Federal National Party leader David Littleproud has accused Mark McGowan of snubbing him during his WA visit, after he failed to secure a meeting with the WA Premier to discuss the live sheep trade.
Mr Littleproud said he had tried twice in the past four months to meet personally with Mr McGowan to discuss the future of the live sheep trade — but his requests had fallen on deaf ears.
“I got a response from his diary secretary (this week) that he was too busy to meet with me, which is disappointing,” Mr Littleproud said. “The last time I was over (in WA) I also tried to meet with Mr McGowan and he wasn’t available then.
“I would have thought that for the sake of 3000 West Australians livelihoods, he could have afforded me 15 minutes to start the conversation, to start working together about how we might do this (stop the live sheep trade being banned).
“That’s all I’m searching for. But I intend to keep my hand out, ready to take his, and bring it (live sheep issue) to Canberra.”
The criticism didn’t stop there. Mr Littleproud, who was in WA for the Nationals State conference, accused Mr McGowan of “arrogance” for not running a Labor candidate in the North West Central by-election.
“From an outsider, it’s just pure arrogance,” Mr Littleproud said.
“It’s more about the preservation of a State persona, that the popularity is still there, rather than giving a voice within a government to the people of Gascoyne. “If you scratch the surface, it’s more about arrogance and preservation of perception of leadership.”
In a seemingly new dawn between the Federal and State Nationals, Mr Littleproud joined WA Nationals leader Mia Davies for the annual State conference. It was widely known Ms Davies did not see eye to eye with former Federal Nationals leader Barnaby Joyce.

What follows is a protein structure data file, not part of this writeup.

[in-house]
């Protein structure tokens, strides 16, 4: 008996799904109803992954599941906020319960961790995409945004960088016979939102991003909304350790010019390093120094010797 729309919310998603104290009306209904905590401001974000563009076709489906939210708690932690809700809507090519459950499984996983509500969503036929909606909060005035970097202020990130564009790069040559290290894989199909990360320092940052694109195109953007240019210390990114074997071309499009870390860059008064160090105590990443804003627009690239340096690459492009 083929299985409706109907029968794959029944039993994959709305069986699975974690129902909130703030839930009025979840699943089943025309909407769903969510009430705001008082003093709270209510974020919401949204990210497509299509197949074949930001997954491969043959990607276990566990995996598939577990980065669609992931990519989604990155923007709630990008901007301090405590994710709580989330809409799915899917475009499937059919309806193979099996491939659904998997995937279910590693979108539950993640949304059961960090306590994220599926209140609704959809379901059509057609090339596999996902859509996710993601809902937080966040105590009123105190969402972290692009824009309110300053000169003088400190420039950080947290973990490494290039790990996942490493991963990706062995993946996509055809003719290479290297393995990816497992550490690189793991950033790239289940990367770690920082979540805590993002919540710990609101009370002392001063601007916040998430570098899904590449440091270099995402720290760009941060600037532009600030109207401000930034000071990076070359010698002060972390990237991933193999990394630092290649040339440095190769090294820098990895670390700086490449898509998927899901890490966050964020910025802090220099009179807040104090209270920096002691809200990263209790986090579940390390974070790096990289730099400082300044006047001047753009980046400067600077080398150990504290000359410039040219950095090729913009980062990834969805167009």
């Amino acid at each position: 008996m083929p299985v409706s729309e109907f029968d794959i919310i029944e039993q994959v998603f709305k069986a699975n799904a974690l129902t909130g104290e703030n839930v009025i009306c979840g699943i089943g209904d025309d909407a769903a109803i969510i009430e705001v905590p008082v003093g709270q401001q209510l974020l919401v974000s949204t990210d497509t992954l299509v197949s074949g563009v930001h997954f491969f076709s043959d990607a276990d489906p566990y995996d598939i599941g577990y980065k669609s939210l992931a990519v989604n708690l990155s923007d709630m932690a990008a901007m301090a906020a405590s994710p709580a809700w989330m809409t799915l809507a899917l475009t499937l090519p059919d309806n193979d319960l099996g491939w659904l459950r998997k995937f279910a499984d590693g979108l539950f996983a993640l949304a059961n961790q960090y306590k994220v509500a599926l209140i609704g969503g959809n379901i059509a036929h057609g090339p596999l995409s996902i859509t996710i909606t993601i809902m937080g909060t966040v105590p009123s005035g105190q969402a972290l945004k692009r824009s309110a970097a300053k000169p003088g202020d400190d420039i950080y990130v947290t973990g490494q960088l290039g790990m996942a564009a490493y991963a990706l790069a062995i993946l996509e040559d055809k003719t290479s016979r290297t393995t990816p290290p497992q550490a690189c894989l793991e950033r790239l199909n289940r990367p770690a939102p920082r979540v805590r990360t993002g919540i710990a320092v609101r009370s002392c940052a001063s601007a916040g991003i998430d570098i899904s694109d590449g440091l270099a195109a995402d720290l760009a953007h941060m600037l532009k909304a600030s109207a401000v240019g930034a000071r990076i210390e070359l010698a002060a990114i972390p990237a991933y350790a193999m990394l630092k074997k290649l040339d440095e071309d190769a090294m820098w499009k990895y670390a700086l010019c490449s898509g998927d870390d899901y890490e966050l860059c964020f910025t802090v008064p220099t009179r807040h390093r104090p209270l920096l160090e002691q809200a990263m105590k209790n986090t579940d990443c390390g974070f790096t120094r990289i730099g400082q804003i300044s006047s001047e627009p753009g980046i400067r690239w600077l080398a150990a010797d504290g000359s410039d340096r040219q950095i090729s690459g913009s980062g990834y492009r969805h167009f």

Yesterday, at the conference in the Swan Valley, Mr Littleproud and Ms Davies were all smiles in a public show of unity.
“To my good friend Mia Davies,” Mr Littleproud said at the conference.
“The courage and class that you have shown in the face of adversity here in Western Australia is something that I think is a beacon of light and hope to conservative politics around the country.”
Mr Littleproud used his visit to WA to shine the spotlight on Anthony Albanese’s announcement during the Federal election campaign that he would end Australia’s $92 million live sheep trade.
Since becoming PM, Mr Albanese appears to have softened that stance, saying “no one was envisaging a phase out in this term of government”.
Mr Littleproud said Mr McGowan needed to be crystal clear on his position.
“At some point he (Mark McGowan) has to show his hand (on moves to ban the live sheep trade), Mr Littleproud said. “At some point, we need to see the colour of Mark McGowan’s eyes — and whether he is with us, or he is against us.”
A spokesperson for Mr McGowan said the Premier’s position on the issue was clear.
“The Premier has been consistent and he has been clear that the current measures, including the northern summer live export ban, are sufficient,” the spokesperson said.
“The Premier has repeatedly said these measures, which also include additional vet checks and monitoring, have worked well, and are effective and appropriate at this time.”